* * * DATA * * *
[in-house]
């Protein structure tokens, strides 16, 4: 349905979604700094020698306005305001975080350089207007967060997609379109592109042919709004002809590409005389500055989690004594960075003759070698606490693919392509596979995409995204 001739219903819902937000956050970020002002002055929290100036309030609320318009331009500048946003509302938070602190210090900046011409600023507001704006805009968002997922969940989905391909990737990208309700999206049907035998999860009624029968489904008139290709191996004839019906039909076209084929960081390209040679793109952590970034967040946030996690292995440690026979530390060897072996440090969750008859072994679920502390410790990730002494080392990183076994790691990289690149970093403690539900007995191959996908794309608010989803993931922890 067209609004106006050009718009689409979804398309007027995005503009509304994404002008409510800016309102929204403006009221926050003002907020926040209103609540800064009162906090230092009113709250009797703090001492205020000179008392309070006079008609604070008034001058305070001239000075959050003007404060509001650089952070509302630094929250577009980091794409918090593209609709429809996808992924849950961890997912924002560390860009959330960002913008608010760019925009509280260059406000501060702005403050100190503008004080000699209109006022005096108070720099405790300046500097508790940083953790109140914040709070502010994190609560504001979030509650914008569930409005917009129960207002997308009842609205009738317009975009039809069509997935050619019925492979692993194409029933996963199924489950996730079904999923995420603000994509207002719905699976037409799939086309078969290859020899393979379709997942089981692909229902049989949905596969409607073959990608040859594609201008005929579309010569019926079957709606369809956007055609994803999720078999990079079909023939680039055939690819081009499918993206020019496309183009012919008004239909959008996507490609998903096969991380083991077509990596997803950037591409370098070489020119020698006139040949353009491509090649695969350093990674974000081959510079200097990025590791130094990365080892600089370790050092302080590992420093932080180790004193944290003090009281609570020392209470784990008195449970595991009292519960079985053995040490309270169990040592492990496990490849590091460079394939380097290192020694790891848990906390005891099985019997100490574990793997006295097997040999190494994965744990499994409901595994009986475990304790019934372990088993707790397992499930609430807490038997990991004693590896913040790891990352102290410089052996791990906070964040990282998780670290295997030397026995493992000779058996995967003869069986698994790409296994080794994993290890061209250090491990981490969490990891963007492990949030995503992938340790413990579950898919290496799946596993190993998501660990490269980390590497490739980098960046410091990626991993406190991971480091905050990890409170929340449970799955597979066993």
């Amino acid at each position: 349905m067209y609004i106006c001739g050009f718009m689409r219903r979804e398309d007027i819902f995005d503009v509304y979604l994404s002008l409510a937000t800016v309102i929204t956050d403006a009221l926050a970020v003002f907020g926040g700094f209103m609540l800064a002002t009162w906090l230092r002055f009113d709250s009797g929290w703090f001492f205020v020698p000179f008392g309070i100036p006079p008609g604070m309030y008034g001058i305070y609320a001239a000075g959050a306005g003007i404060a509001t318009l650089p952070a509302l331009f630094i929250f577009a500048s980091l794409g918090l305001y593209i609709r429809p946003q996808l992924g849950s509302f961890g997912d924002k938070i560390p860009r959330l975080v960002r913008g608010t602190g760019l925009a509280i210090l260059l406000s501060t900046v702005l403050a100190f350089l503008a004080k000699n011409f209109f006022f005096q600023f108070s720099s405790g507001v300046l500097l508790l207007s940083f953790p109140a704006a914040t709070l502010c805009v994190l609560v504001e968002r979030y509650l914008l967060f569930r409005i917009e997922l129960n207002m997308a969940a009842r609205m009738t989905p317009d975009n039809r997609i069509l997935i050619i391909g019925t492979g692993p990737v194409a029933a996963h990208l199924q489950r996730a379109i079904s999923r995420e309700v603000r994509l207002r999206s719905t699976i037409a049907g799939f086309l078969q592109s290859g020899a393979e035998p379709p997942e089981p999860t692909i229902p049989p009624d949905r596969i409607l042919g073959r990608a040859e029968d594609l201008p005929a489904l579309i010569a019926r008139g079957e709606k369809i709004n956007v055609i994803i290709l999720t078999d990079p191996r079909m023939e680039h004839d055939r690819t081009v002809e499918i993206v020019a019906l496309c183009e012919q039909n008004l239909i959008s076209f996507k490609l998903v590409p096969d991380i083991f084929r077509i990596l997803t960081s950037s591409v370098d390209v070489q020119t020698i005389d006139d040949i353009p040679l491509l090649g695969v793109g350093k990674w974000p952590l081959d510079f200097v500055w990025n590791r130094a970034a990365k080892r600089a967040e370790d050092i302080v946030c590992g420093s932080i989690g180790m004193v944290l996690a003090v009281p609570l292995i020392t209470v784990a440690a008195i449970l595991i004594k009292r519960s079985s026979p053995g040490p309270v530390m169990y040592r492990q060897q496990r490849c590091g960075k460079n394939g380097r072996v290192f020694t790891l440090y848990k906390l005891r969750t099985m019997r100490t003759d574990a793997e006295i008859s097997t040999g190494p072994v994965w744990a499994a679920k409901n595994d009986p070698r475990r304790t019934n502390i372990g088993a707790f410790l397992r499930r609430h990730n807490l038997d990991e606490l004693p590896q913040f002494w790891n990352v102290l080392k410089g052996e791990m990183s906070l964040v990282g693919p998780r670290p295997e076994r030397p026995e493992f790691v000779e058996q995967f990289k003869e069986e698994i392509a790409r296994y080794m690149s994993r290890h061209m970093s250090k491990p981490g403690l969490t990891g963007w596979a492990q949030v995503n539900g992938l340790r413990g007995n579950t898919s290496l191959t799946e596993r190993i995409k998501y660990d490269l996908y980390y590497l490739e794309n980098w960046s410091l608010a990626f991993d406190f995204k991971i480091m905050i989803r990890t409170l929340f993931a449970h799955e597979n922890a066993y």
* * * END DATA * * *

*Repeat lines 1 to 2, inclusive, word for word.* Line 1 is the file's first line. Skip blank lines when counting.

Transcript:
[in-house]
């Protein structure tokens, strides 16, 4: 349905979604700094020698306005305001975080350089207007967060997609379109592109042919709004002809590409005389500055989690004594960075003759070698606490693919392509596979995409995204 001739219903819902937000956050970020002002002055929290100036309030609320318009331009500048946003509302938070602190210090900046011409600023507001704006805009968002997922969940989905391909990737990208309700999206049907035998999860009624029968489904008139290709191996004839019906039909076209084929960081390209040679793109952590970034967040946030996690292995440690026979530390060897072996440090969750008859072994679920502390410790990730002494080392990183076994790691990289690149970093403690539900007995191959996908794309608010989803993931922890 067209609004106006050009718009689409979804398309007027995005503009509304994404002008409510800016309102929204403006009221926050003002907020926040209103609540800064009162906090230092009113709250009797703090001492205020000179008392309070006079008609604070008034001058305070001239000075959050003007404060509001650089952070509302630094929250577009980091794409918090593209609709429809996808992924849950961890997912924002560390860009959330960002913008608010760019925009509280260059406000501060702005403050100190503008004080000699209109006022005096108070720099405790300046500097508790940083953790109140914040709070502010994190609560504001979030509650914008569930409005917009129960207002997308009842609205009738317009975009039809069509997935050619019925492979692993194409029933996963199924489950996730079904999923995420603000994509207002719905699976037409799939086309078969290859020899393979379709997942089981692909229902049989949905596969409607073959990608040859594609201008005929579309010569019926079957709606369809956007055609994803999720078999990079079909023939680039055939690819081009499918993206020019496309183009012919008004239909959008996507490609998903096969991380083991077509990596997803950037591409370098070489020119020698006139040949353009491509090649695969350093990674974000081959510079200097990025590791130094990365080892600089370790050092302080590992420093932080180790004193944290003090009281609570020392209470784990008195449970595991009292519960079985053995040490309270169990040592492990496990490849590091460079394939380097290192020694790891848990906390005891099985019997100490574990793997006295097997040999190494994965744990499994409901595994009986475990304790019934372990088993707790397992499930609430807490038997990991004693590896913040790891990352102290410089052996791990906070964040990282998780670290295997030397026995493992000779058996995967003869069986698994790409296994080794994993290890061209250090491990981490969490990891963007492990949030995503992938340790413990579950898919290496799946596993190993998501660990490269980390590497490739980098960046410091990626991993406190991971480091905050990890409170929340449970799955597979066993």